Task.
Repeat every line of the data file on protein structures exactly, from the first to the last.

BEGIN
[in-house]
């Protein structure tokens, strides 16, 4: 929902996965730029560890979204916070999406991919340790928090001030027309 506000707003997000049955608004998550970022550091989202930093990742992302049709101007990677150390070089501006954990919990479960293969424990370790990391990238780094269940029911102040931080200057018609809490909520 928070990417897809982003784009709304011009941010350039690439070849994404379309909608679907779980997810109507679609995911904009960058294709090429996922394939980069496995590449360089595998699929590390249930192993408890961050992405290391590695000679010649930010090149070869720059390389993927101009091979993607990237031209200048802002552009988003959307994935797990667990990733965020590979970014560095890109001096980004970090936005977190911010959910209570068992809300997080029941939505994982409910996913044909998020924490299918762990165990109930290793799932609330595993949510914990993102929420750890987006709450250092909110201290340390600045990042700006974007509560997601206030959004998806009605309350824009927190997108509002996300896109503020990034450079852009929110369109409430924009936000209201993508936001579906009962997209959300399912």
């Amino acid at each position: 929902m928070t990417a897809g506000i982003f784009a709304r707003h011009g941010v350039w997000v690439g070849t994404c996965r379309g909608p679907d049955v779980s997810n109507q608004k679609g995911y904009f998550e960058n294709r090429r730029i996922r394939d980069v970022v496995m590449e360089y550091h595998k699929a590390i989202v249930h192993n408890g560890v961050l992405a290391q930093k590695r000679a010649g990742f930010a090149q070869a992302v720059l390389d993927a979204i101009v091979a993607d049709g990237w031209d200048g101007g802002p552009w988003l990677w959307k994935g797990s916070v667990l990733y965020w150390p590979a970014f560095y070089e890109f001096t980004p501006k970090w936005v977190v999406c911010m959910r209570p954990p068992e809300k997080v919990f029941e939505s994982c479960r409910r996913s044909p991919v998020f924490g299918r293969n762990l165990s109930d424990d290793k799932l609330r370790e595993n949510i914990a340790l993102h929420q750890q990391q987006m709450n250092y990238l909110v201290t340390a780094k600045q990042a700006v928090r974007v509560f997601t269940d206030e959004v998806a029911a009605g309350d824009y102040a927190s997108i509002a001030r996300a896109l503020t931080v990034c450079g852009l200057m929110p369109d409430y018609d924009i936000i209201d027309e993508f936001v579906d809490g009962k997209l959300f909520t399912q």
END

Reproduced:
[in-house]
């Protein structure tokens, strides 16, 4: 929902996965730029560890979204916070999406991919340790928090001030027309 506000707003997000049955608004998550970022550091989202930093990742992302049709101007990677150390070089501006954990919990479960293969424990370790990391990238780094269940029911102040931080200057018609809490909520 928070990417897809982003784009709304011009941010350039690439070849994404379309909608679907779980997810109507679609995911904009960058294709090429996922394939980069496995590449360089595998699929590390249930192993408890961050992405290391590695000679010649930010090149070869720059390389993927101009091979993607990237031209200048802002552009988003959307994935797990667990990733965020590979970014560095890109001096980004970090936005977190911010959910209570068992809300997080029941939505994982409910996913044909998020924490299918762990165990109930290793799932609330595993949510914990993102929420750890987006709450250092909110201290340390600045990042700006974007509560997601206030959004998806009605309350824009927190997108509002996300896109503020990034450079852009929110369109409430924009936000209201993508936001579906009962997209959300399912």
């Amino acid at each position: 929902m928070t990417a897809g506000i982003f784009a709304r707003h011009g941010v350039w997000v690439g070849t994404c996965r379309g909608p679907d049955v779980s997810n109507q608004k679609g995911y904009f998550e960058n294709r090429r730029i996922r394939d980069v970022v496995m590449e360089y550091h595998k699929a590390i989202v249930h192993n408890g560890v961050l992405a290391q930093k590695r000679a010649g990742f930010a090149q070869a992302v720059l390389d993927a979204i101009v091979a993607d049709g990237w031209d200048g101007g802002p552009w988003l990677w959307k994935g797990s916070v667990l990733y965020w150390p590979a970014f560095y070089e890109f001096t980004p501006k970090w936005v977190v999406c911010m959910r209570p954990p068992e809300k997080v919990f029941e939505s994982c479960r409910r996913s044909p991919v998020f924490g299918r293969n762990l165990s109930d424990d290793k799932l609330r370790e595993n949510i914990a340790l993102h929420q750890q990391q987006m709450n250092y990238l909110v201290t340390a780094k600045q990042a700006v928090r974007v509560f997601t269940d206030e959004v998806a029911a009605g309350d824009y102040a927190s997108i509002a001030r996300a896109l503020t931080v990034c450079g852009l200057m929110p369109d409430y018609d924009i936000i209201d027309e993508f936001v579906d809490g009962k997209l959300f909520t399912q």